What a great story how Jeff Bezos used a 5Whys technique to find the root cause of a problem.
A few pitfalls I have experienced when using 5WHYs in problem solving process:
❌ Start asking WHY too early. 5 whys is effective when we already have a well scoped problem by e.g. using Pareto charts.
❌ Stop with WHY question too early. Tip: usually you know that you found a true rootcause when you can make an action.
❌ Forget to include gemba (actual place where value is created) evidence at each WHY step. This is crucial to show that you don’t rely on assumptions.
Most importantly, remember to ask WHY instead of WHO. We cannot ever blame people, it is usually the process to be addressed.
With the recent developments of artificial intelligence (AI) adoption, more and more people started to worry about the future of their jobs.
While the future of work will certainly change, I believe we don’t need to worry as we will always need humans. Humans who are capable to work together with machines and have strong problem solving skills.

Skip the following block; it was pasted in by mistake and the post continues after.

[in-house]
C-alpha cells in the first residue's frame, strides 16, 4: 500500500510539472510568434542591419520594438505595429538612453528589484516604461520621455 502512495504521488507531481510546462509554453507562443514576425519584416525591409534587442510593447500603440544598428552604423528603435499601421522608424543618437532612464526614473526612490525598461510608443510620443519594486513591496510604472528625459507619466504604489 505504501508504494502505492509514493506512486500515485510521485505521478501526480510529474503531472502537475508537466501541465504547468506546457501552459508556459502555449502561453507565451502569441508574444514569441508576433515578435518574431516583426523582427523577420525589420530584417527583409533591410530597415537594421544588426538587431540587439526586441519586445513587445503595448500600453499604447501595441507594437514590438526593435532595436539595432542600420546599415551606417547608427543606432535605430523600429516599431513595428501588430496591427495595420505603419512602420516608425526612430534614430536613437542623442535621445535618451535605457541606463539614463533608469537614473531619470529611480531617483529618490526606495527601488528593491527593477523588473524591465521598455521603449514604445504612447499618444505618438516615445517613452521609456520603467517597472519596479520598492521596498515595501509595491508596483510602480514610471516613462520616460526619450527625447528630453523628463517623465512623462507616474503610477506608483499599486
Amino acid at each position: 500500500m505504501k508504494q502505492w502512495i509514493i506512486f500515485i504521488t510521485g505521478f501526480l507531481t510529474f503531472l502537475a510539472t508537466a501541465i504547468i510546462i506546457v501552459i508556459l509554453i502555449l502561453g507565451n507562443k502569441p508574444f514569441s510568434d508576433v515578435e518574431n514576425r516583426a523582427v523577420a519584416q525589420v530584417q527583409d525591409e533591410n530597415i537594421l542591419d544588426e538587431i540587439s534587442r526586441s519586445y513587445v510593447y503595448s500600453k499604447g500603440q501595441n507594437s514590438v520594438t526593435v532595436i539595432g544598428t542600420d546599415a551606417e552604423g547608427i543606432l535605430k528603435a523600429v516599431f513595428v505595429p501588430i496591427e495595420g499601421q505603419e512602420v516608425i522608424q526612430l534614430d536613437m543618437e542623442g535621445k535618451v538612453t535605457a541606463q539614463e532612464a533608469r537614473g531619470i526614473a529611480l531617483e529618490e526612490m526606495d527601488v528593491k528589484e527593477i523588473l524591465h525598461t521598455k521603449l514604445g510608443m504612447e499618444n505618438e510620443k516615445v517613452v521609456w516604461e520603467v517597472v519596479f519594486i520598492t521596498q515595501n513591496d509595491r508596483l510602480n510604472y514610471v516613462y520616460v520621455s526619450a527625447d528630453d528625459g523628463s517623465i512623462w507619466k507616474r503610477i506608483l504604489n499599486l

👉 Check out my blog post on “5 steps to become a problem solving rockstar in the digital era”.
I am interested to hear your experiences with problem solving. Any tips & tricks or handy 🛠 you use?
Last year when the air pollution in India 🇮🇳 was at record heights “bottled fresh air" was being sold.
This is a sad, yet necessary, example of a temporary countermeasure applied to solve a problem.
LEAN problem solving encourages you to consider two types of countermeasures:
👉 Temporary - apply a quick fix to stop the bleeding.
👉 Permanent - prevent the problem from happening again.
In most cases you need both, so I hope India's air pollution problem will be addressed with permanent countermeasures.
High-tech toilets with lots of buttons was one of the things that surprised me quite a bit when I arrived in South Korea back in 2009 for my exchange study year.
So today in 2020 I am not surprised that their neighbour Japan has just announced to introduce transparent public toilets which are made from "smart glass." When the toilet is occupied and locked, the glass gets tinted.
Shigeru Ban, the Pritzker Prize-winning architect came up with this solution to address the wide spread problems with public toilets that they are usually dark, dirty and unsafe.
I find this solution very creative, although it is not yet clear how effective it will be to address the problems. According to local respondents their trust and willingness to use toilets won't increase or might even discourage from using.
What do you think? Would you use such a toilet?